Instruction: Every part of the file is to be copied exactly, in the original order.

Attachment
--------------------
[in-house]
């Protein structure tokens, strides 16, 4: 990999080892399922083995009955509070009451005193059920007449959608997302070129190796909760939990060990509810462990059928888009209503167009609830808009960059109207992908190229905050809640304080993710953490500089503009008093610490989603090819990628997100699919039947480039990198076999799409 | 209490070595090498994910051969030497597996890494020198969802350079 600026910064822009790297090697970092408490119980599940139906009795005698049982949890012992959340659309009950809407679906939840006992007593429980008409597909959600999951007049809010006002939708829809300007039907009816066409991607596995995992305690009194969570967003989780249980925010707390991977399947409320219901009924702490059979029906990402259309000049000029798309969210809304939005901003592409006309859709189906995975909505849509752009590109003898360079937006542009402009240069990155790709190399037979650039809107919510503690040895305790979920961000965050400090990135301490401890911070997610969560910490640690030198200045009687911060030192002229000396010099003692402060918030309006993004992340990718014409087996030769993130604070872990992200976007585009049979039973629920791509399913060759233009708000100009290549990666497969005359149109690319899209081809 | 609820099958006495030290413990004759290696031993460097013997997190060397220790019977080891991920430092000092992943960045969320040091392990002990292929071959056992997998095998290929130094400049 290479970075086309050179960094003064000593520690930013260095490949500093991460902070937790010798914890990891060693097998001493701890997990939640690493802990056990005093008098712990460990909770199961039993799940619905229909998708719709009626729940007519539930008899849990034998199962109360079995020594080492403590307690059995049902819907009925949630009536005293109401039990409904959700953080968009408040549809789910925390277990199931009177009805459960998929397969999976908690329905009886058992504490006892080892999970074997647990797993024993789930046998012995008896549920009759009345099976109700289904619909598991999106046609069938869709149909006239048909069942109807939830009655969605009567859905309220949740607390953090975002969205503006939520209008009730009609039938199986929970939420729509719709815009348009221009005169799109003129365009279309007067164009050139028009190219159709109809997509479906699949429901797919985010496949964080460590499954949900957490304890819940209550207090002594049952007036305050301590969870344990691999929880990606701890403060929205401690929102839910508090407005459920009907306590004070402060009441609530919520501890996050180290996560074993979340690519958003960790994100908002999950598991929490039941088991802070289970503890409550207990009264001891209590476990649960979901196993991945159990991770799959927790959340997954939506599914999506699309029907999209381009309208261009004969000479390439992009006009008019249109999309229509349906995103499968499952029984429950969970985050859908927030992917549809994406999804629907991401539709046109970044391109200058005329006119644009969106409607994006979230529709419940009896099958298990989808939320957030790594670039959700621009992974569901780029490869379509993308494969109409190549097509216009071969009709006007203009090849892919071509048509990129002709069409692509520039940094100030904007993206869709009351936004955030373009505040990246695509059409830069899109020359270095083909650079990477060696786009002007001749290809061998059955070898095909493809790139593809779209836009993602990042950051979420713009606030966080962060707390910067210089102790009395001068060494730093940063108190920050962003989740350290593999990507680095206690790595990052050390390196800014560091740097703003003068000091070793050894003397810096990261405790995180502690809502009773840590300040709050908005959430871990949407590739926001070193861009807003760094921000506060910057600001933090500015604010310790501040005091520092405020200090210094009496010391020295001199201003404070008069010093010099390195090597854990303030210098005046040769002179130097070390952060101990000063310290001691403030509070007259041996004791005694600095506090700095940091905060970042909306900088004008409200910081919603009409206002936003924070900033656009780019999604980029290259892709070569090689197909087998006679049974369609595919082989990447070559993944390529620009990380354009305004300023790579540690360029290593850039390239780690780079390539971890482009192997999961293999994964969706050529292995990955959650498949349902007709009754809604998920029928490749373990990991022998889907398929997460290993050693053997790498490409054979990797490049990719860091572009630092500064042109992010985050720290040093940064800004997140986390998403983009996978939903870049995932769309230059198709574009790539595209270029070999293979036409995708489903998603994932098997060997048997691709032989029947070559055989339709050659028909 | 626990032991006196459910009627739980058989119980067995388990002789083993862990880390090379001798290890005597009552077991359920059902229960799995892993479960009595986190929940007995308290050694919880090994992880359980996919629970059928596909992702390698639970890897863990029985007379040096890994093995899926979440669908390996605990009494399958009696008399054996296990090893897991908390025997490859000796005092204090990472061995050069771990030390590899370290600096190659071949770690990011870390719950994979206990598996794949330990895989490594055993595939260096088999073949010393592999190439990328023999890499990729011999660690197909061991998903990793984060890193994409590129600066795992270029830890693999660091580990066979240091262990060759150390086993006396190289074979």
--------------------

[in-house]
């Protein structure tokens, strides 16, 4: 990999080892399922083995009955509070009451005193059920007449959608997302070129190796909760939990060990509810462990059928888009209503167009609830808009960059109207992908190229905050809640304080993710953490500089503009008093610490989603090819990628997100699919039947480039990198076999799409 | 209490070595090498994910051969030497597996890494020198969802350079 600026910064822009790297090697970092408490119980599940139906009795005698049982949890012992959340659309009950809407679906939840006992007593429980008409597909959600999951007049809010006002939708829809300007039907009816066409991607596995995992305690009194969570967003989780249980925010707390991977399947409320219901009924702490059979029906990402259309000049000029798309969210809304939005901003592409006309859709189906995975909505849509752009590109003898360079937006542009402009240069990155790709190399037979650039809107919510503690040895305790979920961000965050400090990135301490401890911070997610969560910490640690030198200045009687911060030192002229000396010099003692402060918030309006993004992340990718014409087996030769993130604070872990992200976007585009049979039973629920791509399913060759233009708000100009290549990666497969005359149109690319899209081809 | 609820099958006495030290413990004759290696031993460097013997997190060397220790019977080891991920430092000092992943960045969320040091392990002990292929071959056992997998095998290929130094400049 290479970075086309050179960094003064000593520690930013260095490949500093991460902070937790010798914890990891060693097998001493701890997990939640690493802990056990005093008098712990460990909770199961039993799940619905229909998708719709009626729940007519539930008899849990034998199962109360079995020594080492403590307690059995049902819907009925949630009536005293109401039990409904959700953080968009408040549809789910925390277990199931009177009805459960998929397969999976908690329905009886058992504490006892080892999970074997647990797993024993789930046998012995008896549920009759009345099976109700289904619909598991999106046609069938869709149909006239048909069942109807939830009655969605009567859905309220949740607390953090975002969205503006939520209008009730009609039938199986929970939420729509719709815009348009221009005169799109003129365009279309007067164009050139028009190219159709109809997509479906699949429901797919985010496949964080460590499954949900957490304890819940209550207090002594049952007036305050301590969870344990691999929880990606701890403060929205401690929102839910508090407005459920009907306590004070402060009441609530919520501890996050180290996560074993979340690519958003960790994100908002999950598991929490039941088991802070289970503890409550207990009264001891209590476990649960979901196993991945159990991770799959927790959340997954939506599914999506699309029907999209381009309208261009004969000479390439992009006009008019249109999309229509349906995103499968499952029984429950969970985050859908927030992917549809994406999804629907991401539709046109970044391109200058005329006119644009969106409607994006979230529709419940009896099958298990989808939320957030790594670039959700621009992974569901780029490869379509993308494969109409190549097509216009071969009709006007203009090849892919071509048509990129002709069409692509520039940094100030904007993206869709009351936004955030373009505040990246695509059409830069899109020359270095083909650079990477060696786009002007001749290809061998059955070898095909493809790139593809779209836009993602990042950051979420713009606030966080962060707390910067210089102790009395001068060494730093940063108190920050962003989740350290593999990507680095206690790595990052050390390196800014560091740097703003003068000091070793050894003397810096990261405790995180502690809502009773840590300040709050908005959430871990949407590739926001070193861009807003760094921000506060910057600001933090500015604010310790501040005091520092405020200090210094009496010391020295001199201003404070008069010093010099390195090597854990303030210098005046040769002179130097070390952060101990000063310290001691403030509070007259041996004791005694600095506090700095940091905060970042909306900088004008409200910081919603009409206002936003924070900033656009780019999604980029290259892709070569090689197909087998006679049974369609595919082989990447070559993944390529620009990380354009305004300023790579540690360029290593850039390239780690780079390539971890482009192997999961293999994964969706050529292995990955959650498949349902007709009754809604998920029928490749373990990991022998889907398929997460290993050693053997790498490409054979990797490049990719860091572009630092500064042109992010985050720290040093940064800004997140986390998403983009996978939903870049995932769309230059198709574009790539595209270029070999293979036409995708489903998603994932098997060997048997691709032989029947070559055989339709050659028909 | 626990032991006196459910009627739980058989119980067995388990002789083993862990880390090379001798290890005597009552077991359920059902229960799995892993479960009595986190929940007995308290050694919880090994992880359980996919629970059928596909992702390698639970890897863990029985007379040096890994093995899926979440669908390996605990009494399958009696008399054996296990090893897991908390025997490859000796005092204090990472061995050069771990030390590899370290600096190659071949770690990011870390719950994979206990598996794949330990895989490594055993595939260096088999073949010393592999190439990328023999890499990729011999660690197909061991998903990793984060890193994409590129600066795992270029830890693999660091580990066979240091262990060759150390086993006396190289074979």